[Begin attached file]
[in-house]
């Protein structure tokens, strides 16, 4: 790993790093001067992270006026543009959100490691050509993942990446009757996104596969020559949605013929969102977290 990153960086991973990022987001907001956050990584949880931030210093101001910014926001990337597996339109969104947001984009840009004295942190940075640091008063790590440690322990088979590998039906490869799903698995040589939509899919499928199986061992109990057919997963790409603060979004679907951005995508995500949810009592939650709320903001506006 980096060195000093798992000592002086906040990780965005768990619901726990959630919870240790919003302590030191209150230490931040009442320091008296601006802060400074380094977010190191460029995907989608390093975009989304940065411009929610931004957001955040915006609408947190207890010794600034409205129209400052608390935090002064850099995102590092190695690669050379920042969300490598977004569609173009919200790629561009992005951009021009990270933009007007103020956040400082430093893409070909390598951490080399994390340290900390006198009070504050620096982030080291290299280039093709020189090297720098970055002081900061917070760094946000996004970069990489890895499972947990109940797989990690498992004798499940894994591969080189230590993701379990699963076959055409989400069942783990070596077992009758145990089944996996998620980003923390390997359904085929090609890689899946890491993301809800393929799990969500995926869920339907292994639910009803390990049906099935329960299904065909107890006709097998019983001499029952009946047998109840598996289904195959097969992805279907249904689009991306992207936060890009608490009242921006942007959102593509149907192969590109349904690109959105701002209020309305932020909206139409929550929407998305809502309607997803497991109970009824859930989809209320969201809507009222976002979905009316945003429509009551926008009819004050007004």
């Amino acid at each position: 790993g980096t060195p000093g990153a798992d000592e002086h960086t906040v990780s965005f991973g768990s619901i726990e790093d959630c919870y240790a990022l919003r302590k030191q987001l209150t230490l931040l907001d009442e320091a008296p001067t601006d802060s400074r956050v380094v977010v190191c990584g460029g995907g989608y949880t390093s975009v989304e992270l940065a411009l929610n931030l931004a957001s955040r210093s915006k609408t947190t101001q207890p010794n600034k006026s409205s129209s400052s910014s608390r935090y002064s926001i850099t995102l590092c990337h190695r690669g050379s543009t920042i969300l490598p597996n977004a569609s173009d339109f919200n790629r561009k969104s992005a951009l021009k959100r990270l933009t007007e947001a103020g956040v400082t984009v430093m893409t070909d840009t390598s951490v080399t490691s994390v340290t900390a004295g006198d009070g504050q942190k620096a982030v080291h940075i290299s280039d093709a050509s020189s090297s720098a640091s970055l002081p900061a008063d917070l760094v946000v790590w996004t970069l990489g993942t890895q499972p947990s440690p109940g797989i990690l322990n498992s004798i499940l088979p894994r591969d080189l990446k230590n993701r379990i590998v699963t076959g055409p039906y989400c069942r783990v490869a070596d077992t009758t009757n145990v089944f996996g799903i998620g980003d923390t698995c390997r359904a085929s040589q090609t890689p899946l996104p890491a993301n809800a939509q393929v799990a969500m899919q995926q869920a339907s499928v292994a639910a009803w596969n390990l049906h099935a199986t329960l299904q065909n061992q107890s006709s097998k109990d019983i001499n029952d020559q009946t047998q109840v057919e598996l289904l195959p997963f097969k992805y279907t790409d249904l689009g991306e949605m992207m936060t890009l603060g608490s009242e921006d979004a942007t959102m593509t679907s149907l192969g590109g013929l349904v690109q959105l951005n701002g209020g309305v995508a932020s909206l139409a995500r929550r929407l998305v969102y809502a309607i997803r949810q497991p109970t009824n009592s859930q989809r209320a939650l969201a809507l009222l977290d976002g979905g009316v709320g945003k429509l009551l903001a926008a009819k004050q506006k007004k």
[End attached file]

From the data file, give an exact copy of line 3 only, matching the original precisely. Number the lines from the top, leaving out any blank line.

């Amino acid at each position: 790993g980096t060195p000093g990153a798992d000592e002086h960086t906040v990780s965005f991973g768990s619901i726990e790093d959630c919870y240790a990022l919003r302590k030191q987001l209150t230490l931040l907001d009442e320091a008296p001067t601006d802060s400074r956050v380094v977010v190191c990584g460029g995907g989608y949880t390093s975009v989304e992270l940065a411009l929610n931030l931004a957001s955040r210093s915006k609408t947190t101001q207890p010794n600034k006026s409205s129209s400052s910014s608390r935090y002064s926001i850099t995102l590092c990337h190695r690669g050379s543009t920042i969300l490598p597996n977004a569609s173009d339109f919200n790629r561009k969104s992005a951009l021009k959100r990270l933009t007007e947001a103020g956040v400082t984009v430093m893409t070909d840009t390598s951490v080399t490691s994390v340290t900390a004295g006198d009070g504050q942190k620096a982030v080291h940075i290299s280039d093709a050509s020189s090297s720098a640091s970055l002081p900061a008063d917070l760094v946000v790590w996004t970069l990489g993942t890895q499972p947990s440690p109940g797989i990690l322990n498992s004798i499940l088979p894994r591969d080189l990446k230590n993701r379990i590998v699963t076959g055409p039906y989400c069942r783990v490869a070596d077992t009758t009757n145990v089944f996996g799903i998620g980003d923390t698995c390997r359904a085929s040589q090609t890689p899946l996104p890491a993301n809800a939509q393929v799990a969500m899919q995926q869920a339907s499928v292994a639910a009803w596969n390990l049906h099935a199986t329960l299904q065909n061992q107890s006709s097998k109990d019983i001499n029952d020559q009946t047998q109840v057919e598996l289904l195959p997963f097969k992805y279907t790409d249904l689009g991306e949605m992207m936060t890009l603060g608490s009242e921006d979004a942007t959102m593509t679907s149907l192969g590109g013929l349904v690109q959105l951005n701002g209020g309305v995508a932020s909206l139409a995500r929550r929407l998305v969102y809502a309607i997803r949810q497991p109970t009824n009592s859930q989809r209320a939650l969201a809507l009222l977290d976002g979905g009316v709320g945003k429509l009551l903001a926008a009819k004050q506006k007004k």